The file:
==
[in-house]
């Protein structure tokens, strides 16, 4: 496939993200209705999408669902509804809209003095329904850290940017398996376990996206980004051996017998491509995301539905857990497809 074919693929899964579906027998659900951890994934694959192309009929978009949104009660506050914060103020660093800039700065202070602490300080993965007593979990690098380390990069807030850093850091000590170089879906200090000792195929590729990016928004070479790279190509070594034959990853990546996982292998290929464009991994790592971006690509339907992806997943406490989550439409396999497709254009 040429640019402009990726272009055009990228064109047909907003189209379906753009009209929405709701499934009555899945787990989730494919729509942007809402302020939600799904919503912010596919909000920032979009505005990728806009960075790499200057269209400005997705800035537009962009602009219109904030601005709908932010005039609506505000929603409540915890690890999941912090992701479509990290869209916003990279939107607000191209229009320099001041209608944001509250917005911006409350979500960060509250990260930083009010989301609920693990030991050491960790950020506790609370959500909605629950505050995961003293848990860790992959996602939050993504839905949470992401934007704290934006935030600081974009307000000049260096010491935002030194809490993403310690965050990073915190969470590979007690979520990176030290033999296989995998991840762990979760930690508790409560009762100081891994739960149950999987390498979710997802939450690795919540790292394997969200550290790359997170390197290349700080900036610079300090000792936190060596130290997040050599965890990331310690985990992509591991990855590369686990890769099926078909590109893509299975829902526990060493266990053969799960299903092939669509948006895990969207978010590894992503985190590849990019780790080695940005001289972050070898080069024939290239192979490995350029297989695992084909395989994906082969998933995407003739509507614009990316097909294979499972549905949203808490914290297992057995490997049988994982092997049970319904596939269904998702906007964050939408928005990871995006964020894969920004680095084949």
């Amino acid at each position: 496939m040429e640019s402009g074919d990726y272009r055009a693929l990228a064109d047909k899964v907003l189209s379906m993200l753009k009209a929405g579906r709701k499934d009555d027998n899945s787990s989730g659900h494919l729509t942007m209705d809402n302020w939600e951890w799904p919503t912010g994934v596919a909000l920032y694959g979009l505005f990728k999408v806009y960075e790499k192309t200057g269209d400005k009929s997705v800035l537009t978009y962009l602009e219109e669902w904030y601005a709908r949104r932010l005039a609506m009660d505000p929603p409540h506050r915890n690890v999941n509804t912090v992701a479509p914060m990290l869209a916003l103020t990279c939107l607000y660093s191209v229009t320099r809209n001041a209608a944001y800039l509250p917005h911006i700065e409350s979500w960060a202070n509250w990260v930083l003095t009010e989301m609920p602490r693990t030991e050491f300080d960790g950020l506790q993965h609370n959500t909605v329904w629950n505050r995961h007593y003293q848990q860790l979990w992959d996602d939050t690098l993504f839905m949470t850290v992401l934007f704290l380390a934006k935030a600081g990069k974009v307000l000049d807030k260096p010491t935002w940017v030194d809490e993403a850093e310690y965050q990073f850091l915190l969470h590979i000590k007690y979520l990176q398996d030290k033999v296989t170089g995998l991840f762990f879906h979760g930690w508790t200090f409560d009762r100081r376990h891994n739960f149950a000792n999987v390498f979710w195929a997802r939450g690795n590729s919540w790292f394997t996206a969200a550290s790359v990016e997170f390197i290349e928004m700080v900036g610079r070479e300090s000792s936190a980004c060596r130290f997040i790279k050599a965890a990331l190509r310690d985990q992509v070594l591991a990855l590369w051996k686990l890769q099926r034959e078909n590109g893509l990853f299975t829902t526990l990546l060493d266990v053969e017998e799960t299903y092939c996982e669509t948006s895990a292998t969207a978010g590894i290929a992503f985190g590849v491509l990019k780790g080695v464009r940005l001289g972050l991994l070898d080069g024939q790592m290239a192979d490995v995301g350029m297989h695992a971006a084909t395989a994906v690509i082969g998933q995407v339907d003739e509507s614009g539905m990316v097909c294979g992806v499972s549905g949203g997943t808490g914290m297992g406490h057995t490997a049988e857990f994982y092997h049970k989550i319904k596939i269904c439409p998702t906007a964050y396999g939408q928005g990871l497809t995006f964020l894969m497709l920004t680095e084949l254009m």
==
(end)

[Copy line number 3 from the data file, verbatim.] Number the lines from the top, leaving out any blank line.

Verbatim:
């Amino acid at each position: 496939m040429e640019s402009g074919d990726y272009r055009a693929l990228a064109d047909k899964v907003l189209s379906m993200l753009k009209a929405g579906r709701k499934d009555d027998n899945s787990s989730g659900h494919l729509t942007m209705d809402n302020w939600e951890w799904p919503t912010g994934v596919a909000l920032y694959g979009l505005f990728k999408v806009y960075e790499k192309t200057g269209d400005k009929s997705v800035l537009t978009y962009l602009e219109e669902w904030y601005a709908r949104r932010l005039a609506m009660d505000p929603p409540h506050r915890n690890v999941n509804t912090v992701a479509p914060m990290l869209a916003l103020t990279c939107l607000y660093s191209v229009t320099r809209n001041a209608a944001y800039l509250p917005h911006i700065e409350s979500w960060a202070n509250w990260v930083l003095t009010e989301m609920p602490r693990t030991e050491f300080d960790g950020l506790q993965h609370n959500t909605v329904w629950n505050r995961h007593y003293q848990q860790l979990w992959d996602d939050t690098l993504f839905m949470t850290v992401l934007f704290l380390a934006k935030a600081g990069k974009v307000l000049d807030k260096p010491t935002w940017v030194d809490e993403a850093e310690y965050q990073f850091l915190l969470h590979i000590k007690y979520l990176q398996d030290k033999v296989t170089g995998l991840f762990f879906h979760g930690w508790t200090f409560d009762r100081r376990h891994n739960f149950a000792n999987v390498f979710w195929a997802r939450g690795n590729s919540w790292f394997t996206a969200a550290s790359v990016e997170f390197i290349e928004m700080v900036g610079r070479e300090s000792s936190a980004c060596r130290f997040i790279k050599a965890a990331l190509r310690d985990q992509v070594l591991a990855l590369w051996k686990l890769q099926r034959e078909n590109g893509l990853f299975t829902t526990l990546l060493d266990v053969e017998e799960t299903y092939c996982e669509t948006s895990a292998t969207a978010g590894i290929a992503f985190g590849v491509l990019k780790g080695v464009r940005l001289g972050l991994l070898d080069g024939q790592m290239a192979d490995v995301g350029m297989h695992a971006a084909t395989a994906v690509i082969g998933q995407v339907d003739e509507s614009g539905m990316v097909c294979g992806v499972s549905g949203g997943t808490g914290m297992g406490h057995t490997a049988e857990f994982y092997h049970k989550i319904k596939i269904c439409p998702t906007a964050y396999g939408q928005g990871l497809t995006f964020l894969m497709l920004t680095e084949l254009m």